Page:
For much of 2020, Vicente Zavarce has been running Yummy, the delivery app he founded last year in Venezuela, from San Francisco. When the coronavirus pandemic hit, Venezuela shut its borders, leaving him stranded thousands of miles away from his Caracas-based team. Zavarce, who previously worked at Postmates, started Yummy in the hopes of bringing a similar delivery app model to his home country — a market most investors and tech companies have been unwilling to touch.
Thanks to vast oil reserves, Venezuela was among the richest countries in Latin America. But in 2014, as oil prices fell, the country’s economy began collapsing. President Nicolás Maduro cracked down on the civil unrest that followed, leading the United States and other countries to impose sanctions on Venezuela. In September, the Trump administration levied a new round of penalties on the country, accusing the government of depriving citizens of “free and fair elections.” The International Monetary Fund estimates that the country’s GDP will drop by 25% this year and that inflation will remain at its breathtaking high of 6,500%. Since 2015, around 5 million Venezuelans have fled the country, and of those who remain, nearly 65% live in poverty.
Zavarce says those circumstances didn’t deter him from starting a company in the country where he grew up. His gamble on Venezuela, one of the last untouched markets for delivery and e-commerce in the region, paid off. Yummy raised $450,000 from investors and now employs 50 people. The platform has more than 250 delivery drivers, and more than 200 merchants have signed up. In October, just six months after it formally launched, Yummy was acquired by the Central American super-app Hugo.
In October, Rest of World spoke with Zavarce about how he built Yummy. The following interview has been edited and condensed for clarity.
Venezuela is a market other tech companies have avoided. Can you talk about why you started Yummy in what you knew would be a really difficult environment?
Everyone — my friends from [delivery app] Rappi, my friends from Uber Eats, my friends from Postmates — told me I was insane, but they supported me.
I am from Venezuela. I grew up in the streets of Caracas until I was 18 and then went to college in the U.S. Regardless of being abroad, my heart is still Venezuelan. At Postmates, I was in charge of user acquisitions, and I helped lead our expansion into Mexico City, where we were not the biggest player. I faced challenges that I overcame, and it gave me great experience. At a certain point, it felt almost irresponsible not to use my experience to start something in my home country.
We started working on Yummy in October 2019. We thought it was ridiculous that this kind of thing didn’t exist in Venezuela. I knew there was a market because there was already a lot of restaurant e-commerce happening on WhatsApp and Instagram. People would message a restaurant on Instagram to get its WhatsApp number, and then they would call them and have a ten-minute conversation just to place a delivery order. It was happening in this very hacky way because there wasn’t a platform to aggregate the restaurants and provide a fleet of drivers.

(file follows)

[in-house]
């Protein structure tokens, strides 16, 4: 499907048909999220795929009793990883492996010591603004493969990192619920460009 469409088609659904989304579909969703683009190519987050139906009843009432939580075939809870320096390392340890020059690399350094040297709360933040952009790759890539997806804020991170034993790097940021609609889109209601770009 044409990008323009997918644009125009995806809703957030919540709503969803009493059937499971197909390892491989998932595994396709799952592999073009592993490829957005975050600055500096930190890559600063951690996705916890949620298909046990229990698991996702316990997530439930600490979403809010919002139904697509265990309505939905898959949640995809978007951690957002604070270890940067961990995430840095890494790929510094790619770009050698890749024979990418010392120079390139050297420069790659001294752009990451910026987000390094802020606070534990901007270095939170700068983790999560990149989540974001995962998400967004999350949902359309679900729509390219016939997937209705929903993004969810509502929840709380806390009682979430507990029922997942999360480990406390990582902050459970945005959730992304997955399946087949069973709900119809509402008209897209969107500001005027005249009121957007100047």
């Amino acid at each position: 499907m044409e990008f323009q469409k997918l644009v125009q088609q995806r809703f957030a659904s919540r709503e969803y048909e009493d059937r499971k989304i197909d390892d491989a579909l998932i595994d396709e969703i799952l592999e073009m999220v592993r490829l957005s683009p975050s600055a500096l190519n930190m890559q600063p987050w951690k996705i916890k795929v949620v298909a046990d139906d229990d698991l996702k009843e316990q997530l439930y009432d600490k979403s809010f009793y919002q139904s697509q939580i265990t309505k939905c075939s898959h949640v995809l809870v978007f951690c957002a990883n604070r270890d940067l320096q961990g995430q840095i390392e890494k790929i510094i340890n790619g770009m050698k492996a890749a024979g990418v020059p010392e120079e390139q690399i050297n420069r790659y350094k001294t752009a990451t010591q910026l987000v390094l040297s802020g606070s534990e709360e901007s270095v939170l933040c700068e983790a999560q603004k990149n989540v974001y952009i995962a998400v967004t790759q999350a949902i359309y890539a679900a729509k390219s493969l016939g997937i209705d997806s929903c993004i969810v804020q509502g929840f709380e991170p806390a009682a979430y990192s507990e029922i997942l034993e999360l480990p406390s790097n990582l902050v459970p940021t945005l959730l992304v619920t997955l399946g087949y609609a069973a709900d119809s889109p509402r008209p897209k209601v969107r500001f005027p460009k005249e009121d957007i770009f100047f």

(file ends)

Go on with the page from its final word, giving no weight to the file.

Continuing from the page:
Knowing that Yummy was really the first service of its kind in Venezuela, what things did you have to think about that you wouldn’t have to at a company like Uber Eats or Postmates?
We really had to teach drivers about the service. In the U.S., people know what Uber Eats is, and if you want to work for them, you can just download the app. Because we were starting from scratch, we created a three-day training course for applicants to get certified as Yummy drivers. We cover things like how to interact with restaurants and customers and how to properly store food. A lot of our customers pay in cash, and we don’t want our drivers becoming targets for robbery. Once a driver collects a certain amount of cash, they’re instructed to go to one of Yummy’s offices to drop it off.
Connectivity is also a huge issue. To ensure some of the restaurants we worked with had consistent Wi-Fi, we actually had to buy them hotspots, which they paid us back for in installments. When we were designing the app, we were very conscious about its size, to be sure that images and menus could load without eating up too much data. Because cell signals can be unreliable in urban areas, we also acquired a company called Dingo. It built a way for people to place and receive orders over WhatsApp using a chatbot; you don’t need the fanciest phone to order from Yummy. So you can order in the app itself or over WhatsApp.
Were investors worried about supporting a company working in Venezuela?